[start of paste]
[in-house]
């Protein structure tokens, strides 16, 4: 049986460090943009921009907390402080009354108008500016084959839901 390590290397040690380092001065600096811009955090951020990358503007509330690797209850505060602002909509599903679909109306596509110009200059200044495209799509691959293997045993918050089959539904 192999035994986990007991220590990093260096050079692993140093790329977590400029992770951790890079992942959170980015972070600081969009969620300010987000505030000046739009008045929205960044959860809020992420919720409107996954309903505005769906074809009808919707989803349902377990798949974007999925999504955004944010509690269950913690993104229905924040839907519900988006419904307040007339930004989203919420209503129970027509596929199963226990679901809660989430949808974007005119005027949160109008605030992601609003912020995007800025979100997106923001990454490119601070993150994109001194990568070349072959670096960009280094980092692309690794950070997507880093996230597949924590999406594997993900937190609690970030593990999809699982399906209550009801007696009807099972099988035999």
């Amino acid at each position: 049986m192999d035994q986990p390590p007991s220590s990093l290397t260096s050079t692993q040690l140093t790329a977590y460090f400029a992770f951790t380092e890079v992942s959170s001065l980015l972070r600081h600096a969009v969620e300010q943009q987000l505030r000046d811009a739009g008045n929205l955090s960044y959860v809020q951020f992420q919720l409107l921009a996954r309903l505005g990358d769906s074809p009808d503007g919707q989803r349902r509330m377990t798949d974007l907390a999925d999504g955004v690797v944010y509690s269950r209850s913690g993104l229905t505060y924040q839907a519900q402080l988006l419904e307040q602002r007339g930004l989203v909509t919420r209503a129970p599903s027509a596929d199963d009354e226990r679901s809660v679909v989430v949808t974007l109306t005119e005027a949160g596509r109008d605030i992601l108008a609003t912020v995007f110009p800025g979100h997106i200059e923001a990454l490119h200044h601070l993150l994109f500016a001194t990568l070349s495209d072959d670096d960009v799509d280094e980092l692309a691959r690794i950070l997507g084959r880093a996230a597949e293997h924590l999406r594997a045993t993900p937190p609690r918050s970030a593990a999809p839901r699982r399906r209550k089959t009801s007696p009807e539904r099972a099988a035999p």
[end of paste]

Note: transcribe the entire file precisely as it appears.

[in-house]
């Protein structure tokens, strides 16, 4: 049986460090943009921009907390402080009354108008500016084959839901 390590290397040690380092001065600096811009955090951020990358503007509330690797209850505060602002909509599903679909109306596509110009200059200044495209799509691959293997045993918050089959539904 192999035994986990007991220590990093260096050079692993140093790329977590400029992770951790890079992942959170980015972070600081969009969620300010987000505030000046739009008045929205960044959860809020992420919720409107996954309903505005769906074809009808919707989803349902377990798949974007999925999504955004944010509690269950913690993104229905924040839907519900988006419904307040007339930004989203919420209503129970027509596929199963226990679901809660989430949808974007005119005027949160109008605030992601609003912020995007800025979100997106923001990454490119601070993150994109001194990568070349072959670096960009280094980092692309690794950070997507880093996230597949924590999406594997993900937190609690970030593990999809699982399906209550009801007696009807099972099988035999």
């Amino acid at each position: 049986m192999d035994q986990p390590p007991s220590s990093l290397t260096s050079t692993q040690l140093t790329a977590y460090f400029a992770f951790t380092e890079v992942s959170s001065l980015l972070r600081h600096a969009v969620e300010q943009q987000l505030r000046d811009a739009g008045n929205l955090s960044y959860v809020q951020f992420q919720l409107l921009a996954r309903l505005g990358d769906s074809p009808d503007g919707q989803r349902r509330m377990t798949d974007l907390a999925d999504g955004v690797v944010y509690s269950r209850s913690g993104l229905t505060y924040q839907a519900q402080l988006l419904e307040q602002r007339g930004l989203v909509t919420r209503a129970p599903s027509a596929d199963d009354e226990r679901s809660v679909v989430v949808t974007l109306t005119e005027a949160g596509r109008d605030i992601l108008a609003t912020v995007f110009p800025g979100h997106i200059e923001a990454l490119h200044h601070l993150l994109f500016a001194t990568l070349s495209d072959d670096d960009v799509d280094e980092l692309a691959r690794i950070l997507g084959r880093a996230a597949e293997h924590l999406r594997a045993t993900p937190p609690r918050s970030a593990a999809p839901r699982r399906r209550k089959t009801s007696p009807e539904r099972a099988a035999p």